The push toward omni-channel distribution -- an all-encompassing supply chain strategy where retail stores are capable of fulfilling orders at any time from anywhere, and where manufacturers can function as their own retailers -- is leading to a surge in growth for warehousing technologies. And for many manufacturers, their interest in technology is shifting from basic cost-reduction strategies toward facilitating growth opportunities for their companies.
According to a "Future of Warehousing" study conducted by Motorola Solutions (IW 500/120), a manufacturer of communications technology, 26% of respondents (primarily manufacturers, retailers and wholesalers) view their warehouses and distribution centers (DCs) as an asset that can drive growth for the business. What's more, within the next five years, 35% say they plan to increase the number of warehouses and DCs they operate. By 2018, 66% of respondents plan to increasingly automate their distribution processes by equipping staff with new technology solutions.
"Warehousing and distribution have not traditionally been the most celebrated functions within leading businesses across manufacturing, retail and wholesale industries," admits Mark Wheeler, director of warehouse solutions with Motorola Solutions. However, he notes, these functions are playing a more important role as manufacturers face increasing pressures to cut costs, enhance profitability and free up capital, all while driving competitive differentiation and business growth.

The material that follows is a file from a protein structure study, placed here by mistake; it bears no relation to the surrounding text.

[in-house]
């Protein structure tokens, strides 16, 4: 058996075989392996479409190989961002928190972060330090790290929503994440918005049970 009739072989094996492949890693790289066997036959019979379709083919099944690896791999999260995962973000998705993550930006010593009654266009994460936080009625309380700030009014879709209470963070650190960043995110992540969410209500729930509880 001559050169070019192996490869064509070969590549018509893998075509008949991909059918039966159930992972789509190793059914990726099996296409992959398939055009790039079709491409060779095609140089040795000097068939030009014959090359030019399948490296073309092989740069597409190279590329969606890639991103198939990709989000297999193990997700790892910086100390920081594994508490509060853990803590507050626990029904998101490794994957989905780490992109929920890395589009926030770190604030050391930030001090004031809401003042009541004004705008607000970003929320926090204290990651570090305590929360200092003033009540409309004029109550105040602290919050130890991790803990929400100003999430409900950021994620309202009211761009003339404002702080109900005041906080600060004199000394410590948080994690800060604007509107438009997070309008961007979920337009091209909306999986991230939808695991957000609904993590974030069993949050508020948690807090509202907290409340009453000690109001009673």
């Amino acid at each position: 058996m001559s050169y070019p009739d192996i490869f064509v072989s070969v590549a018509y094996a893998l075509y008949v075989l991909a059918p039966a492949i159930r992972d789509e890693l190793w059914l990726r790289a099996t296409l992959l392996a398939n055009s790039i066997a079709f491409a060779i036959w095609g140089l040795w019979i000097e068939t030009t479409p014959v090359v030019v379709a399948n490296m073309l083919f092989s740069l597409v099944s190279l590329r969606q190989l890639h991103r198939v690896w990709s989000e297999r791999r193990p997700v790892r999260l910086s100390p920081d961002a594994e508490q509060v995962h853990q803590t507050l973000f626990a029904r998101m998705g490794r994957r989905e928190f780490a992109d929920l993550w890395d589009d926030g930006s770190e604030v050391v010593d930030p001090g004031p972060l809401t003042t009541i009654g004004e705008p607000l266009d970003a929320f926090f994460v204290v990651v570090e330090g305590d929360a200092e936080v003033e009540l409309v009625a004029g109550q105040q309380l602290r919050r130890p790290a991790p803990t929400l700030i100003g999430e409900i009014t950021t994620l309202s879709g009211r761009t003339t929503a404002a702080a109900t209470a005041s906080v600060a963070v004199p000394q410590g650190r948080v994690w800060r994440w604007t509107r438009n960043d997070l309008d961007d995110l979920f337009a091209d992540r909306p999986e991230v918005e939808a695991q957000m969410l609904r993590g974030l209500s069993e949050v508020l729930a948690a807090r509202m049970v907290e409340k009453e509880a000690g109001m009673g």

As warehouses take on more capabilities, so too has grown an interest in warehouse management systems (WMS), a basic supply chain software solution that controls, manages and regulates the movement of goods within a warehouse or DC. Last year, the global market for WMS tools grew by 8%, spurred largely by upgrades in mature industries, as well as the adoption of add-on modules and increased demand driven by the omni-channel distribution, according to ARC Advisory Group, a market research and advisory firm.
"Omni-channel retailers are integrating brick and mortar and e-commerce distribution channels," notes Clint Reiser, an analyst with ARC. At the same time, "traditional warehouses are being outfitted with WMS functionality to support the individual item handling requirements of e-commerce fulfillment."
Just as retailers are upgrading their WMS solutions to improve store-level accuracy to support order fulfillment, consumer goods manufacturers -- particularly branded apparel companies -- are looking to WMS technology to support their retail customers' integrated distribution initiatives, Reiser explains.
|Learn how and why Amazon and Walmart are changing the supply chain landscape at www.industryweek.com/blog/gaining-supply-chain-edge.
As Bob Heaney, an analyst with Aberdeen Group, points out, the surge in holiday sales on Black Friday and Cyber Monday in recent years offers merely a hint as to what the emerging omni-channel marketplace will require from retailers and manufacturers.